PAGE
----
New York - In the wake of the protests that rocked Moroccan cities, and the subsequent elections held last November, most Moroccans were thrilled by the election of your party at the helm of Morocco’s government and hopeful it will deliver on its promises to bring about real and tangible improvements in the daily life of the Moroccan people.
New York – In the wake of the protests that rocked Moroccan cities, and the subsequent elections held last November, most Moroccans were thrilled by the election of your party at the helm of Morocco’s government and hopeful it will deliver on its promises to bring about real and tangible improvements in the daily life of the Moroccan people.
Many Moroccans welcomed your appointment as Minister of Communication, as they see in you a seasoned professional and skilled orator, unlike most of your predecessors. We commend the many initiatives that you have been taking in order to improve our country’s media landscape and bring it up to par with international best standards.
As you embark on your challenging mission of bringing about a real change in our media, it is my duty as Moroccan, with passionate commitment in advancing the interests of my country, to bring your attention to a fundamental weakness of our media, namely its reporting and its lack of presence at the global level.
As you are aware, Moroccan television often suffers from poor quality in its reporting. More often, if not always, news related to the world’s hotspots are reported several hours after they have been circulated by other media outlets, such as Al Jazeera or Al Arabiya.
Moreover, while reporting about regional and global issues, such as the on-going uprisings across the Arab world, Moroccan television channels still rely on reports from other media.
More troubling is the fact that even in areas where Morocco has a lot at stake, our news stations do not maintain a regular correspondent, let alone an office. Take the United Nations in New York for example. One of the most important issues in Morocco’s foreign policy, the Sahara, is often debated at the UN, especially in October and April of every year.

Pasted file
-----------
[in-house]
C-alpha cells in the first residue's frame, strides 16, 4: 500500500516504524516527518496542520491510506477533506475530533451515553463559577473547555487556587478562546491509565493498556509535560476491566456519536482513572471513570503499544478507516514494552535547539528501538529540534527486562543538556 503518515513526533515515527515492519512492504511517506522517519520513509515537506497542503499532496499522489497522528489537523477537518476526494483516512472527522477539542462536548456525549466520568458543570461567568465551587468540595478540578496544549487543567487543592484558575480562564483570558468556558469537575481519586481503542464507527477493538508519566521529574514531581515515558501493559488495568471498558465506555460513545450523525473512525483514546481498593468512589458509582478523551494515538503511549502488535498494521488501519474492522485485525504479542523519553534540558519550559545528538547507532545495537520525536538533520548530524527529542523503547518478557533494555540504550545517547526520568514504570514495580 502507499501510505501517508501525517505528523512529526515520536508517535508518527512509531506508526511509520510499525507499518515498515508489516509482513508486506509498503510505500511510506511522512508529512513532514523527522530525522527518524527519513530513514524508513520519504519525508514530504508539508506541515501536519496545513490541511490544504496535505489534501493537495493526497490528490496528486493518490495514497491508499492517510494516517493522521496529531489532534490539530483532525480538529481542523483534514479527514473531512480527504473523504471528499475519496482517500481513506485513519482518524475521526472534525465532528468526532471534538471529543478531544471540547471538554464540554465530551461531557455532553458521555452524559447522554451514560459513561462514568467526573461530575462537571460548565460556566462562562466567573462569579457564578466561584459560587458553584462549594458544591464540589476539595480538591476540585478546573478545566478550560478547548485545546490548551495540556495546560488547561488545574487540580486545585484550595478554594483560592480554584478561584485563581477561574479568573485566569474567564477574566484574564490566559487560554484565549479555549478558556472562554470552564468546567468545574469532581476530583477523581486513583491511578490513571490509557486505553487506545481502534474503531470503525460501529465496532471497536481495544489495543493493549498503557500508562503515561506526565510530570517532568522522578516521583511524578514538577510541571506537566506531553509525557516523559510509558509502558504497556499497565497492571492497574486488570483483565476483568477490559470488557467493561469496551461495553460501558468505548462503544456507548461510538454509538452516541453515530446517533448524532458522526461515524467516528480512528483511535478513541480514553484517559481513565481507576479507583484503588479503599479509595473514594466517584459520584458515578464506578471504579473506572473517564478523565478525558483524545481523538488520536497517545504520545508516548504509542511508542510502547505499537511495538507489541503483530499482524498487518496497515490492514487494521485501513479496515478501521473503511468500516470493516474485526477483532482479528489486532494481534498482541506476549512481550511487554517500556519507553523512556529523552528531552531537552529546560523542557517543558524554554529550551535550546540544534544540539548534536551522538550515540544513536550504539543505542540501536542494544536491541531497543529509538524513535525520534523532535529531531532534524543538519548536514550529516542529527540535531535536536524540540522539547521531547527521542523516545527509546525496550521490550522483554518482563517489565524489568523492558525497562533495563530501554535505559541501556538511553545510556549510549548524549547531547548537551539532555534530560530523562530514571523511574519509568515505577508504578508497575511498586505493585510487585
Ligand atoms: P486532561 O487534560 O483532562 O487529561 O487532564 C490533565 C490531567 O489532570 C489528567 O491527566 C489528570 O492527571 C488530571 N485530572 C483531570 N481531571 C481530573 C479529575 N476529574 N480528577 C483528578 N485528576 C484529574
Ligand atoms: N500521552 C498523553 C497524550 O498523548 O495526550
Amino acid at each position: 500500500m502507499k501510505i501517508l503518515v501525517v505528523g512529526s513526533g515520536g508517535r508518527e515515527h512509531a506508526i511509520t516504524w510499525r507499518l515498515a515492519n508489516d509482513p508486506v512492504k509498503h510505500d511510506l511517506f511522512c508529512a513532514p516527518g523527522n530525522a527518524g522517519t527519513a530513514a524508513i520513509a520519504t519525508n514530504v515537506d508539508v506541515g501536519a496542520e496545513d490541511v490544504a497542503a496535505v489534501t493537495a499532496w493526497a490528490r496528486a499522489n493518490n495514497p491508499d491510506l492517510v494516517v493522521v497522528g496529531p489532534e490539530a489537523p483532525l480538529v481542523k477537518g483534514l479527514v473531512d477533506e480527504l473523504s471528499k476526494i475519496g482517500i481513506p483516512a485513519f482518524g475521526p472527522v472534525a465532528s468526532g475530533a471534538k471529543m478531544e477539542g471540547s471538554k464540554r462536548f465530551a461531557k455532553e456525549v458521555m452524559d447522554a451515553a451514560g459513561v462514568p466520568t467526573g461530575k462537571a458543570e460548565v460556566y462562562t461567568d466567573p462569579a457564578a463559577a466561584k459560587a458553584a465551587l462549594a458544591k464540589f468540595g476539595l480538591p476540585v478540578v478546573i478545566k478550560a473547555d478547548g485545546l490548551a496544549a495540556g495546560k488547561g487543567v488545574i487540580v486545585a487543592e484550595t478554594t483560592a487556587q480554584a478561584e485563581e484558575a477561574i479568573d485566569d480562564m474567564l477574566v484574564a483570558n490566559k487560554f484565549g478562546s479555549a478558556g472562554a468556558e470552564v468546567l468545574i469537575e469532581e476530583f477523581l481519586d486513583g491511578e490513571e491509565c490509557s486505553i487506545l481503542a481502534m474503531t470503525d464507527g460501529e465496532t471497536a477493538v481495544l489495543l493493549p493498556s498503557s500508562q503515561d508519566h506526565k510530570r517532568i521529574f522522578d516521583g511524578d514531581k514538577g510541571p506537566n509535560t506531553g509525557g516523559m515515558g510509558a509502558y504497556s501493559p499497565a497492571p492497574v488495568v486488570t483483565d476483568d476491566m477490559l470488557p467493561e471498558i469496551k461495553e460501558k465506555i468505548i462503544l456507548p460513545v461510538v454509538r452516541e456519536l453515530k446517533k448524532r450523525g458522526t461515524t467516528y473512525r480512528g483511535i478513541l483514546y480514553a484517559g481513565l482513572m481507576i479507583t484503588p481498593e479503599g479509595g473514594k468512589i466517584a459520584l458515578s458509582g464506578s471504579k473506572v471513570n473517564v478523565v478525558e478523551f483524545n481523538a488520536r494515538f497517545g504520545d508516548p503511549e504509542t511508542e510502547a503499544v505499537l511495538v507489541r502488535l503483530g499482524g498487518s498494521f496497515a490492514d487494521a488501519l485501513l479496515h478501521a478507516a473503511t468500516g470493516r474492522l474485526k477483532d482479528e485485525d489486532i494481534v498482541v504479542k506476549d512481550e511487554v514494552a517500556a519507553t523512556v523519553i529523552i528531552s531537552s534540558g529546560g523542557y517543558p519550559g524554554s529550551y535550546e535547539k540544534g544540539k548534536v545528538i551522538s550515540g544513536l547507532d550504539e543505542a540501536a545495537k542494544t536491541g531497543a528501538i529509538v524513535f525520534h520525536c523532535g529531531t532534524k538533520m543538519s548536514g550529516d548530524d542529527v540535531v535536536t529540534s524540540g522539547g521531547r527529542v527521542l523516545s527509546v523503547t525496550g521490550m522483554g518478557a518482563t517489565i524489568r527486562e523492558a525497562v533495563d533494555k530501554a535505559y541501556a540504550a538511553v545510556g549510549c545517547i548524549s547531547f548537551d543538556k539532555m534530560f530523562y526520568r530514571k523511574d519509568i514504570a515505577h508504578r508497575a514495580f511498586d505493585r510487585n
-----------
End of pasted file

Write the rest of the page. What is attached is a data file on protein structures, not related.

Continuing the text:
In addition, the Sahara issue is often debated in universities and other institutes or think tanks in New York, Washington D.C and other cities in the United States. Many pro-Polisario civil society actors are lobbying aggressively throughout the year, by means of organizing panel discussions and debates, as well as by sending letters to UN officials and U.S. congressmen in order to garner more support for the Polisario position.
The same happens in Scandinavian countries where the Polisario and their supporters work year-long to garner the support of these countries’ public opinion, in total absence of any counterbalancing effort from Morocco.
These pro-Polisario NGO’s routinely avail themselves of media outlets that are readily available for their use in lobbying their cause. Furthermore, they regularly organize events that are widely covered and aim to appeal to a broad range of international public opinion and decision-makers.
This fact was on display on April 2011, when some UN-based press picked up leads that the French had removed, from the Secretary-General’s latest MINURSO report, references to the human rights situation in the Sahara. Despite this unfounded allegation, during media stakeouts of Secretariat and delegates about negotiations to renew the mandate of the UN peacekeeping operation, UN officials were continuously asked questions about this issue by the UN press corps, which ultimately reflected negatively on Morocco as it created the image that there were behind the scene efforts to influence content of UN reports.
Without permanent Moroccan media presence at the UN or in the United States, UN-based journalists and their peers are only exposed to leads and hear the perspective of the very active Polisario and their acolytes. This creates bias in reporting and serious misunderstanding in a very complicated issue.